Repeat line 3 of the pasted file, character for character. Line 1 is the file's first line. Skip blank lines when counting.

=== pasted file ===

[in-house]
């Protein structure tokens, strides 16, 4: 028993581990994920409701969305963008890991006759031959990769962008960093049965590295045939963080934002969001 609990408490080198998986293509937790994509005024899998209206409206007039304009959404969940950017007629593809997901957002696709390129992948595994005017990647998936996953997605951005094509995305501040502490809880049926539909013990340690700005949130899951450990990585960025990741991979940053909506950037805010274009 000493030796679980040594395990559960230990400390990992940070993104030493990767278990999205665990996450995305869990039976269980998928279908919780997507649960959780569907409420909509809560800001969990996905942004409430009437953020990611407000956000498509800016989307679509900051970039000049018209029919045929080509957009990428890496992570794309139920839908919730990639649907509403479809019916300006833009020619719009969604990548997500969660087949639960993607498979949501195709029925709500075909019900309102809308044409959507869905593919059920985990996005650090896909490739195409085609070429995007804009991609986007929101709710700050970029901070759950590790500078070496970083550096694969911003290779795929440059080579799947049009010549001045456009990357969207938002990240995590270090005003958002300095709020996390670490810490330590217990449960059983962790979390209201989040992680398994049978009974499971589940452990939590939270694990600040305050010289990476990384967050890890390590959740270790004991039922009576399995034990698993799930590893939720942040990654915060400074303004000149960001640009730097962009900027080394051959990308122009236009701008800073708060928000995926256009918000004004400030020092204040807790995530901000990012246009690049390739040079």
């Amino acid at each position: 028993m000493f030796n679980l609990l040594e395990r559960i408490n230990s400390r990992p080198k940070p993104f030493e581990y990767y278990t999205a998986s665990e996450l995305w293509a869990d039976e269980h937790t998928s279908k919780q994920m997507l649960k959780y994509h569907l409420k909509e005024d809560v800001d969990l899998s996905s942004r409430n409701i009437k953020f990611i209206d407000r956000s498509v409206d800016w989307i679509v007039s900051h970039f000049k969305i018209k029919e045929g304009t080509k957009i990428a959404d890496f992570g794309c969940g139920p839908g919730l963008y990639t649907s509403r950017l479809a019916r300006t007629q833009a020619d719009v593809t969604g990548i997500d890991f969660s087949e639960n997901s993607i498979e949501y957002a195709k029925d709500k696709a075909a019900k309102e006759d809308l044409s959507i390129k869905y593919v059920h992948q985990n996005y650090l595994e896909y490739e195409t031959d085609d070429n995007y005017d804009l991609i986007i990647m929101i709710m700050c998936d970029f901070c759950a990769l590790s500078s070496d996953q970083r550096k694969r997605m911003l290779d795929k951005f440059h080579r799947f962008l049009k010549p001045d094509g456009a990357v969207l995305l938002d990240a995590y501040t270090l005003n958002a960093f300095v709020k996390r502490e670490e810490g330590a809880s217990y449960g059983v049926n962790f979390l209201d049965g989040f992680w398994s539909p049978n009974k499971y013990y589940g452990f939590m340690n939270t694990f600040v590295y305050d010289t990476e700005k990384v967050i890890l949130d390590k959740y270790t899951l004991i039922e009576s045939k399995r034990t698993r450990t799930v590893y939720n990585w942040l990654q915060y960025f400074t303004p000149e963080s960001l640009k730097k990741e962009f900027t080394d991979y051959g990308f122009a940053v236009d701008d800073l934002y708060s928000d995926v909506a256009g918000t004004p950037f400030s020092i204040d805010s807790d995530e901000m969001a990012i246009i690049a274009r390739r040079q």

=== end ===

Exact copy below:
């Amino acid at each position: 028993m000493f030796n679980l609990l040594e395990r559960i408490n230990s400390r990992p080198k940070p993104f030493e581990y990767y278990t999205a998986s665990e996450l995305w293509a869990d039976e269980h937790t998928s279908k919780q994920m997507l649960k959780y994509h569907l409420k909509e005024d809560v800001d969990l899998s996905s942004r409430n409701i009437k953020f990611i209206d407000r956000s498509v409206d800016w989307i679509v007039s900051h970039f000049k969305i018209k029919e045929g304009t080509k957009i990428a959404d890496f992570g794309c969940g139920p839908g919730l963008y990639t649907s509403r950017l479809a019916r300006t007629q833009a020619d719009v593809t969604g990548i997500d890991f969660s087949e639960n997901s993607i498979e949501y957002a195709k029925d709500k696709a075909a019900k309102e006759d809308l044409s959507i390129k869905y593919v059920h992948q985990n996005y650090l595994e896909y490739e195409t031959d085609d070429n995007y005017d804009l991609i986007i990647m929101i709710m700050c998936d970029f901070c759950a990769l590790s500078s070496d996953q970083r550096k694969r997605m911003l290779d795929k951005f440059h080579r799947f962008l049009k010549p001045d094509g456009a990357v969207l995305l938002d990240a995590y501040t270090l005003n958002a960093f300095v709020k996390r502490e670490e810490g330590a809880s217990y449960g059983v049926n962790f979390l209201d049965g989040f992680w398994s539909p049978n009974k499971y013990y589940g452990f939590m340690n939270t694990f600040v590295y305050d010289t990476e700005k990384v967050i890890l949130d390590k959740y270790t899951l004991i039922e009576s045939k399995r034990t698993r450990t799930v590893y939720n990585w942040l990654q915060y960025f400074t303004p000149e963080s960001l640009k730097k990741e962009f900027t080394d991979y051959g990308f122009a940053v236009d701008d800073l934002y708060s928000d995926v909506a256009g918000t004004p950037f400030s020092i204040d805010s807790d995530e901000m969001a990012i246009i690049a274009r390739r040079q």